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The web Directory of Information Materials for People Affected by Cancer is regularly updated and currently has details of over 1,900 booklets, leaflets, books and audiovisual materials for people affected by cancer. Most have been published in the last five years but we have included some older ones that are still useful.

Results: 1740

Cover image of 'Are you worried about bowel cancer?'

Are you worried about bowel cancer? (September 2018)

Macmillan Cancer Support

This leaflet explains: what we know about the main causes of bowel cancer; what you can do to reduce your risk of developing cancer.

Cover image of 'Dear cancer. A diary of hope to help you through'

Dear cancer. A diary of hope to help you through (2018)

Trapeze

Renowned as a much-loved and highly respected BBC journalist, Victoria Derbyshire has spent 20 years finding the human story behind the headlines. In 2015 she found herself at the heart of the news, with a devastating breast cancer diagnosis. With honesty and openness, she decided to live out her treatment and recovery in the spotlight in a series of video diaries that encouraged thousands to seek diagnosis and help. Victoria has kept a diary since she was nine years old and in this book she shares her day to day experiences of life following her diagnosis and coming to terms with a future that wasn't planned. From the moment she woke up to find her right breast had collapsed, to telling her partner and children, through to mastectomy and chemotherapy. From wearing a wig to work and hiding it from her colleagues, to the relief and joy of finishing treatment before immediately flying to Glasgow to present a debate on the European Referendum. y sharing her story, she became the person that mums, daughters, sisters, husbands, boyfriends and family members contacted to thank as they tried to find ways to cope with their own and their loved ones' prognosis, and needed to know that they were not alone. (Publisher)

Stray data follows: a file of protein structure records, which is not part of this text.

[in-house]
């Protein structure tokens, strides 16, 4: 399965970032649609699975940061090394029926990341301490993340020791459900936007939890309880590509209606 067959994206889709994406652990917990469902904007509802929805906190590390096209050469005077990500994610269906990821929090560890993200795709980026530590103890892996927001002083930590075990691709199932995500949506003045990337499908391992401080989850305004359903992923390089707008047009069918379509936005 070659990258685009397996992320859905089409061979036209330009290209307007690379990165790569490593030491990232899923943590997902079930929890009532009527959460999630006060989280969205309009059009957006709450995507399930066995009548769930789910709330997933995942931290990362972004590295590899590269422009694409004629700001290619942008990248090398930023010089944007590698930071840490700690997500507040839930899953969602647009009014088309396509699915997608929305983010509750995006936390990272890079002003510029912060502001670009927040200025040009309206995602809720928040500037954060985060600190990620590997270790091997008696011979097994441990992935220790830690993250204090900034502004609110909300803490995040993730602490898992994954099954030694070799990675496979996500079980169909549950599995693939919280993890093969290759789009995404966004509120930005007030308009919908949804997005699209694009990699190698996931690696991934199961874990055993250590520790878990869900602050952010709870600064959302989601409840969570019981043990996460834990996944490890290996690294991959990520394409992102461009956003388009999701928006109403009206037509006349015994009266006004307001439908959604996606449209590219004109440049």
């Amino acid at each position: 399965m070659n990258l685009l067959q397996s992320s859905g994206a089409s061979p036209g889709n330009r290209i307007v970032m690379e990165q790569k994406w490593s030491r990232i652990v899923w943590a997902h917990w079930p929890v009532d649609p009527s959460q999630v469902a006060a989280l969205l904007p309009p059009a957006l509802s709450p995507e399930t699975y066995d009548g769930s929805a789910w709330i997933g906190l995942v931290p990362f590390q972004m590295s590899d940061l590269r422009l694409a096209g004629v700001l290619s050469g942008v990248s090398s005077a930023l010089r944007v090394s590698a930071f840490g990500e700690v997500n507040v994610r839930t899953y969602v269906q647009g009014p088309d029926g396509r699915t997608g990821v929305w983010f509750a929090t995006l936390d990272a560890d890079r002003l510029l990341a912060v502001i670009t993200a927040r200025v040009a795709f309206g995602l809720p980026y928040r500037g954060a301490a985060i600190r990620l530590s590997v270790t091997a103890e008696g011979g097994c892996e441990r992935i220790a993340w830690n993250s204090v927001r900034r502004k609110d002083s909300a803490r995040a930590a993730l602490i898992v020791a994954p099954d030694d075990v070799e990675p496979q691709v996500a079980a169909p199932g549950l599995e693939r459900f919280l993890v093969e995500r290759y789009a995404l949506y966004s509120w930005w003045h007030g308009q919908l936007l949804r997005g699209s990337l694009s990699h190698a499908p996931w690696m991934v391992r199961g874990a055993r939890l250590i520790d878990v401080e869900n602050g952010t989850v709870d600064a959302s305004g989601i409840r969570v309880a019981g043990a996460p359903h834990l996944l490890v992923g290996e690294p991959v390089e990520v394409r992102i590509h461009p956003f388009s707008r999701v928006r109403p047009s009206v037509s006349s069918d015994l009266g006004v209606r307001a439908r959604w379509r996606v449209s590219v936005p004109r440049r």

Cover image of 'Are you worried about breast cancer?'

Are you worried about breast cancer? (September 2018)

Macmillan Cancer Support

This leaflet explains that it is not common for cancer to run in families, what is known about the main causes of breast cancer and how to reduce the risk.

Cover image of 'Death and the elephant. How cancer saved my life'

Death and the elephant. How cancer saved my life (2018)

Unbound

12 June 1995. On his twenty-eighth birthday, Raz Shaw was a directionless gambling addict doing a telesales job that was eating up every trace of what soul he had left. The next day he would be diagnosed with stage 4 sclerosing mediastinal non-Hodgkin’s lymphoma of the large cell type. As he tells it, cancer saved his life. He was given the all-clear in March 1996, and stopped gambling for good that April. After a year away recuperating, he turned his back on the highly paid job that had devoured him and re-assimilated himself into the world of theatre that had once made him feel so alive. It took him a long time to realise quite how much these recoveries were bound up with one another – now he is ready to tell his story. Death and the Elephant is a memoir of living through and beyond illness and addiction. Blessed with the ability to find humour even in life’s darkest moments, Raz charts his struggles with irreverence and unflinching perspective. This is his story, but it’s also a universal one – an honest, funny, sometimes raw, and often inappropriate glimpse into the mind of a young man dealing with a life-threatening illness in the only way he knows how: by laughing in its face. (Publisher)